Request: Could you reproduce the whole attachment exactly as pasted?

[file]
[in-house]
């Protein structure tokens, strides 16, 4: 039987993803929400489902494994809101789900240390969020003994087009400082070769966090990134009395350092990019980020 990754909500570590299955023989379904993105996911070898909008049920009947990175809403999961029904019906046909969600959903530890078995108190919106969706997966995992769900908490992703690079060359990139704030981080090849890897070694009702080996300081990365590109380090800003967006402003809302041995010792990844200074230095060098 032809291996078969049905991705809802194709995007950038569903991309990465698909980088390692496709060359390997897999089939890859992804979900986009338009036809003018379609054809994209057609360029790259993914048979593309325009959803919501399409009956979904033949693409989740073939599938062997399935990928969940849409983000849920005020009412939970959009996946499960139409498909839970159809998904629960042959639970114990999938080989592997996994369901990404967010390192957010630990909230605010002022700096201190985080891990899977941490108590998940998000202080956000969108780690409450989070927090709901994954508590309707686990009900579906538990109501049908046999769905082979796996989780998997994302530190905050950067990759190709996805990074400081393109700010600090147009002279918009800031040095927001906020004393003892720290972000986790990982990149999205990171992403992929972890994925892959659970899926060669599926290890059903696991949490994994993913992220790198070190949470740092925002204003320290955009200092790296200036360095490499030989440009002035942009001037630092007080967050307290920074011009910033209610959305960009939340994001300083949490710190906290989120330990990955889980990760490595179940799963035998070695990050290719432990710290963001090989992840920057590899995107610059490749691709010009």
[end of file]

[in-house]
């Protein structure tokens, strides 16, 4: 039987993803929400489902494994809101789900240390969020003994087009400082070769966090990134009395350092990019980020 990754909500570590299955023989379904993105996911070898909008049920009947990175809403999961029904019906046909969600959903530890078995108190919106969706997966995992769900908490992703690079060359990139704030981080090849890897070694009702080996300081990365590109380090800003967006402003809302041995010792990844200074230095060098 032809291996078969049905991705809802194709995007950038569903991309990465698909980088390692496709060359390997897999089939890859992804979900986009338009036809003018379609054809994209057609360029790259993914048979593309325009959803919501399409009956979904033949693409989740073939599938062997399935990928969940849409983000849920005020009412939970959009996946499960139409498909839970159809998904629960042959639970114990999938080989592997996994369901990404967010390192957010630990909230605010002022700096201190985080891990899977941490108590998940998000202080956000969108780690409450989070927090709901994954508590309707686990009900579906538990109501049908046999769905082979796996989780998997994302530190905050950067990759190709996805990074400081393109700010600090147009002279918009800031040095927001906020004393003892720290972000986790990982990149999205990171992403992929972890994925892959659970899926060669599926290890059903696991949490994994993913992220790198070190949470740092925002204003320290955009200092790296200036360095490499030989440009002035942009001037630092007080967050307290920074011009910033209610959305960009939340994001300083949490710190906290989120330990990955889980990760490595179940799963035998070695990050290719432990710290963001090989992840920057590899995107610059490749691709010009």